2020 is shaping up as a big year for women in sport

This article was first written for and published by The Roar

As 2019 draws to a close, there were plenty of big moments to celebrate in the women’s sport space.

But given that we are witnessing a revolution in women’s sport at the moment, there is plenty to look forward to in 2020. Here are some suggestions for events you should put in your calendar for next year and start getting excited about.

Some are just around the corner.

ICC T20 Women’s World Cup
The organising committee for this iteration of the ICC T20 Women’s World Cup have focused on making this event more than just cricket. It will truly be a moment in time for gender equality in Australia.

The tournament will begin in February next year with games being played all across the country including Sydney, Melbourne and Canberra, with the final coinciding with International Women’s Day on 8 March. On this day, the hope is that a new world record will be achieved for the biggest attendance at a stand-alone women’s sporting event ever.

I’ll be there, Katy Perry will be there and if recent form is anything to go by, so will the Australian women’s cricket team.

They had another exceptional year in 2019. The side retained the Ashes in England, broke the the world record for the most consecutive women’s ODI victories when they beat Sri Lanka in the later part of the year, and Ellyse Perry and Rachael Haynes continued to dominate on the world stage.

Ellyse Perry

(Matt King/Getty Images)

The big question heading into this World Cup is who is going to make the team? There were a couple of players who put their hand up for selection during the WBBL, none more so than Jess Duffin. In due course it will be revealed how much WBBL form will inform coach Matthew Mott’s selections.

State of Origin heads to the Sunshine Coast
It was in 2018 that the Interstate Challenge was renamed State of Origin and for the last three years, we have seen dominance from New South Wales, who despite losing the Interstate Challenge for the first 17 years are now considered to be the dominant team.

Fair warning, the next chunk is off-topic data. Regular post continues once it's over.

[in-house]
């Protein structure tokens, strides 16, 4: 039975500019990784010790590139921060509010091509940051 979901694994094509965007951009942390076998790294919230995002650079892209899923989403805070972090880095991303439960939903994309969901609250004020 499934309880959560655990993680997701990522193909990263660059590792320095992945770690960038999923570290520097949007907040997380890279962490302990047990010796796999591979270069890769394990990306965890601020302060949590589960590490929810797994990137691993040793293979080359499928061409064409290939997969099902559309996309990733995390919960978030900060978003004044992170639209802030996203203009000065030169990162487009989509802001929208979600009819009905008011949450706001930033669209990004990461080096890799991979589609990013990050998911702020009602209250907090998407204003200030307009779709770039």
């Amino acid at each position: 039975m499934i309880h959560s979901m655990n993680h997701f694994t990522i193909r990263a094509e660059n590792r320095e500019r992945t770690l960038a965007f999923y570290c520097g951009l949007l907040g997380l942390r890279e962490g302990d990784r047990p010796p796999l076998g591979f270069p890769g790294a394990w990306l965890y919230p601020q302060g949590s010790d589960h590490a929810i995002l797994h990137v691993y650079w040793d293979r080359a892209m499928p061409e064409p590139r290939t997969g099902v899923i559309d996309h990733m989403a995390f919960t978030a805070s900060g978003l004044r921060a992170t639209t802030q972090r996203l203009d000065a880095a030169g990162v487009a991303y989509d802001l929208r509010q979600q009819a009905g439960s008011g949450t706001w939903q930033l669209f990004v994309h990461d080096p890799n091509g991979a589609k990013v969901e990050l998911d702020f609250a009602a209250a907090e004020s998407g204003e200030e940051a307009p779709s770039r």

That dominance had coincided with the match being played in New South Wales, but that all changes next year when the fixture will head to Queensland for the first time since the format was renamed. The 2020 clash will be played at Sunshine Coast Stadium.

Queensland forward Steph Hancock has been threatening to retire for years, but it seems she will only do so once Queensland win another State of Origin. Will 2020 be her year?

When it comes to rugby league, I’m confident that we will also see an expanded NRLW in 2020 with more games and potentially even some announcements about some new teams to enter the competition in the next couple of years.

Summer Olympics in Tokyo
Has it already been four years since the Rio Olympics?

Fortunately Japan’s time zone is far more convenient for Australian television viewers than Rio’s, which means that many of our teams will be playing at very friendly times.

Many women are looking promising for medals in Tokyo and some of our women’s team are also in prime position.

There are plenty I’m looking forward to seeing, including Jessica Fox, the Opals, the Pearls, the Hockeyroos, Bronte and Cate Campbell and hopefully Australia’s newest athletic sensation, Kelsey Lee Barber.

Another exciting moment for Australia is likely to happen in the surfing, which is an Olympic sport for the very first time. We are still waiting to hear who the two Aussie women will be, with Stephanie Gilmore and Sally Fitzgibbons having to wait until May to confirm their qualification, even though they have satisfied the World Surf League ranking requirement for qualification.

Summer Paralympics in Tokyo
Following the Summer Olympics, the Paralympics will also be held in Tokyo. The team will be co-captained by Danni Di Toro, who is heading to her seventh Paralympics.

There are plenty of athletes to get excited about, but I’m very keen to see Madison de Rozario, who is coached by one of our greatest ever Australian athletes in Louise Sauvage, as well as world champion Lauren Parker, who will look to compete in the Paratriathlon before heading to Hawaii in 2021 to compete in the Hawaii Ironman.

Incredibly, Parker participated in this event in 2014 and 2015 as an able-bodied athlete, but now has her sights set on it as a Paralympian. She will definitely be one to watch in 2020.

Add these events to other exciting things including an expanded AFLW, plenty more tennis from Ash Barty and plenty more time to shine for the likes of the Matildas and I’m confident that women in sport are going to reach even bigger heights in 2020.